Primary and substance-induced psychotic disorders in methamphetamine users
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This study investigates the rates of primary psychotic disorders (PPD) and substance-induced psychotic disorders (SIPDs) in methamphetamine (MA) users accessing needle and syringe programs (NSPs). The aim was to determine if there are systematic differences in the characteristics of MA users with PPDs and SIPDs compared to those with no psychotic disorder. Participants were 198 MA users reporting use in the previous month. Diagnosis was determined using the Psychiatric Research Interview for DSM-IV Substance and Mental Disorders (PRISM-IV). Current psychiatric symptoms and substance use were also measured. Just over half (n=101) of participants met DSM-IV criteria for a lifetime psychotic disorder, including 81 (80%) with a SIPD and 20 (20%) with a PPD. Those with a younger age of onset of weekly MA use were at increased risk of a lifetime SIPD. A current psychotic disorder was found in 62 (39%), comprising 49 SIPDs (79%) and 13 PPDs (21%). MA users with a current PPD were more likely to have received psychiatric treatment in the past month than those with a current SIPD, despite a similar level of psychotic symptom severity. A high proportion of MA users accessing NSPs have psychotic disorders, the majority of which are substance-induced.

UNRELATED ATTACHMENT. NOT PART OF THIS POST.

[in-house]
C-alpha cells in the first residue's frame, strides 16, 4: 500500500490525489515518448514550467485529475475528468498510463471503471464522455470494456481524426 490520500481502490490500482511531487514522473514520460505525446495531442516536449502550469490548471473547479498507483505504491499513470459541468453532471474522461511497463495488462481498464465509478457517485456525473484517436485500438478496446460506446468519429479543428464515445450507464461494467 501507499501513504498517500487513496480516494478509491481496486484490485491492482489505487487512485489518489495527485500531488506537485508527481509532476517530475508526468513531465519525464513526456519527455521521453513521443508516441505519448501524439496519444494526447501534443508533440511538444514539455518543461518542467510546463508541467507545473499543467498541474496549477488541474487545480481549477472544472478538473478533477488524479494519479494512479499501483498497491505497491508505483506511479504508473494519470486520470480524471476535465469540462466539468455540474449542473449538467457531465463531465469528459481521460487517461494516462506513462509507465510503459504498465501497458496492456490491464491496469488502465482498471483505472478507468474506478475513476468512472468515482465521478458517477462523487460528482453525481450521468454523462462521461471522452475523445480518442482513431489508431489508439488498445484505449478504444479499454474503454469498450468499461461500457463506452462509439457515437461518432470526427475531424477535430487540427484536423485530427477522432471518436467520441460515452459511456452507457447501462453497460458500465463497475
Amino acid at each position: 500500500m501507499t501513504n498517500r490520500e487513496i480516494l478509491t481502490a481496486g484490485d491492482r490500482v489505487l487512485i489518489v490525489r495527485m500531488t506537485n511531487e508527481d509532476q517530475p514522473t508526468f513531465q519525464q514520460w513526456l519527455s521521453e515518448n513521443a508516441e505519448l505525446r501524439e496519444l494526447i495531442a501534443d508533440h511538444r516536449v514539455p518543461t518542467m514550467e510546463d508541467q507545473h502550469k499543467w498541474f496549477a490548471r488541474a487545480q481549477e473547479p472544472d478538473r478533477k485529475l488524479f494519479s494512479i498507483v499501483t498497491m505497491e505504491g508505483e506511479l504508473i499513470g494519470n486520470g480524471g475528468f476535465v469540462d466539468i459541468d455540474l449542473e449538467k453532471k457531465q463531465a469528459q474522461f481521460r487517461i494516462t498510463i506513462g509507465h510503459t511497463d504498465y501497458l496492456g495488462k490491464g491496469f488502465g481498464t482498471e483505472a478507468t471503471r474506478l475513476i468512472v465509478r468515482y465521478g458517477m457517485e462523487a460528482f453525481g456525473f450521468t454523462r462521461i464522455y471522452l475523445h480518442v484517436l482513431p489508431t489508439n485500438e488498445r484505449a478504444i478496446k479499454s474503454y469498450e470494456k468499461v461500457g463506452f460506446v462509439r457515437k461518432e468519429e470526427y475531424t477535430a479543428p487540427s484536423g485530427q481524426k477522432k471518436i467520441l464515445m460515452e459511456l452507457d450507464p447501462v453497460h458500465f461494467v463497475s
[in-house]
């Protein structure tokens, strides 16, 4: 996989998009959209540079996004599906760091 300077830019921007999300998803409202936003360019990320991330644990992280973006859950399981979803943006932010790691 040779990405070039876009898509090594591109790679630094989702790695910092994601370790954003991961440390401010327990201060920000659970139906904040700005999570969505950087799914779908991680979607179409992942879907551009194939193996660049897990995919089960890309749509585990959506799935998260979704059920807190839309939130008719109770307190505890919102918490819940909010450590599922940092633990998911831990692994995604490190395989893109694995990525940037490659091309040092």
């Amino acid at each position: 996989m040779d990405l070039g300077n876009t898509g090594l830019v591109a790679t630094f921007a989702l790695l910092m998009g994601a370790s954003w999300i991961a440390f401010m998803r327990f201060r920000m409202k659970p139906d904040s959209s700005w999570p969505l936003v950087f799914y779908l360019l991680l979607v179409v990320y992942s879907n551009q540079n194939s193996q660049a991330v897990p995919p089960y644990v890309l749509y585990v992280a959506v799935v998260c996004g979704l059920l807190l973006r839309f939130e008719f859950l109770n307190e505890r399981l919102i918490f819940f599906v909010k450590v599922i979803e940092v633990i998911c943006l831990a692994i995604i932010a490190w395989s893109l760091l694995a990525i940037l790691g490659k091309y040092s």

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McKetin, Rebecca; Gardner, J.; Baker, A.; Dawe, S.; Ali, R.; Voce, A.; Leach, L.; Lubman, D. (2016)© 2016 Elsevier Ireland Ltd. This study examined correlates of transient versus persistent psychotic symptoms among people dependent on methamphetamine. A longitudinal prospective cohort study of dependent methamphetamine ...
The relationship between illicit amphetamine use and psychiatric symptom profiles in schizophrenia and affective psychosesVoce, A.; McKetin, Rebecca; Burns, R.; Castle, D.; Calabria, B. (2018)© 2018 Elsevier B.V. This study examines whether illicit amphetamine use is associated with differences in the prevalence of specific psychiatric symptoms in a community sample of individuals diagnosed with schizophrenia ...
McKetin, Rebecca; Dawe, S.; Burns, R.; Hides, L.; Kavanagh, D.; Teesson, M.; McD Young, R. (2016)Background: Methamphetamine use can produce symptoms almost indistinguishable from schizophrenia. Distinguishing between the two conditions has been hampered by the lack of a validated symptom profile for methamphetamine-induced ...